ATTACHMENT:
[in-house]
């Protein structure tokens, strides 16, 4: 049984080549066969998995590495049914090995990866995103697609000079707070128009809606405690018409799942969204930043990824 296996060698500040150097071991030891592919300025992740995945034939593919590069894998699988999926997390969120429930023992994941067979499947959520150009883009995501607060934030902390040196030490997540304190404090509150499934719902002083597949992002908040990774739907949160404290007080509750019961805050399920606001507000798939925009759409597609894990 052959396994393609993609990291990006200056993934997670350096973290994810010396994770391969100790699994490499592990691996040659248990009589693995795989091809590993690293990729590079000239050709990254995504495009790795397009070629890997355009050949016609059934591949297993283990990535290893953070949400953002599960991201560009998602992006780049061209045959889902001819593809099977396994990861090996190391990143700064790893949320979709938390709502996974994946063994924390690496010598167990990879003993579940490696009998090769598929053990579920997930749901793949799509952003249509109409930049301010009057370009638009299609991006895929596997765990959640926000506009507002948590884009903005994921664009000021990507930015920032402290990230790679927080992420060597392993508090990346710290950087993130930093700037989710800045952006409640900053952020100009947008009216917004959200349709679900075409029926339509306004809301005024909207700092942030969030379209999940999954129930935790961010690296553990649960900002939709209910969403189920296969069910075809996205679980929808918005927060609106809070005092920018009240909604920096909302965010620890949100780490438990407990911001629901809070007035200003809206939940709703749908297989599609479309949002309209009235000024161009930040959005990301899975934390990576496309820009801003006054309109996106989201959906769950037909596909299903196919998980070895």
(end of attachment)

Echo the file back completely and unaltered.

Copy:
[in-house]
């Protein structure tokens, strides 16, 4: 049984080549066969998995590495049914090995990866995103697609000079707070128009809606405690018409799942969204930043990824 296996060698500040150097071991030891592919300025992740995945034939593919590069894998699988999926997390969120429930023992994941067979499947959520150009883009995501607060934030902390040196030490997540304190404090509150499934719902002083597949992002908040990774739907949160404290007080509750019961805050399920606001507000798939925009759409597609894990 052959396994393609993609990291990006200056993934997670350096973290994810010396994770391969100790699994490499592990691996040659248990009589693995795989091809590993690293990729590079000239050709990254995504495009790795397009070629890997355009050949016609059934591949297993283990990535290893953070949400953002599960991201560009998602992006780049061209045959889902001819593809099977396994990861090996190391990143700064790893949320979709938390709502996974994946063994924390690496010598167990990879003993579940490696009998090769598929053990579920997930749901793949799509952003249509109409930049301010009057370009638009299609991006895929596997765990959640926000506009507002948590884009903005994921664009000021990507930015920032402290990230790679927080992420060597392993508090990346710290950087993130930093700037989710800045952006409640900053952020100009947008009216917004959200349709679900075409029926339509306004809301005024909207700092942030969030379209999940999954129930935790961010690296553990649960900002939709209910969403189920296969069910075809996205679980929808918005927060609106809070005092920018009240909604920096909302965010620890949100780490438990407990911001629901809070007035200003809206939940709703749908297989599609479309949002309209009235000024161009930040959005990301899975934390990576496309820009801003006054309109996106989201959906769950037909596909299903196919998980070895």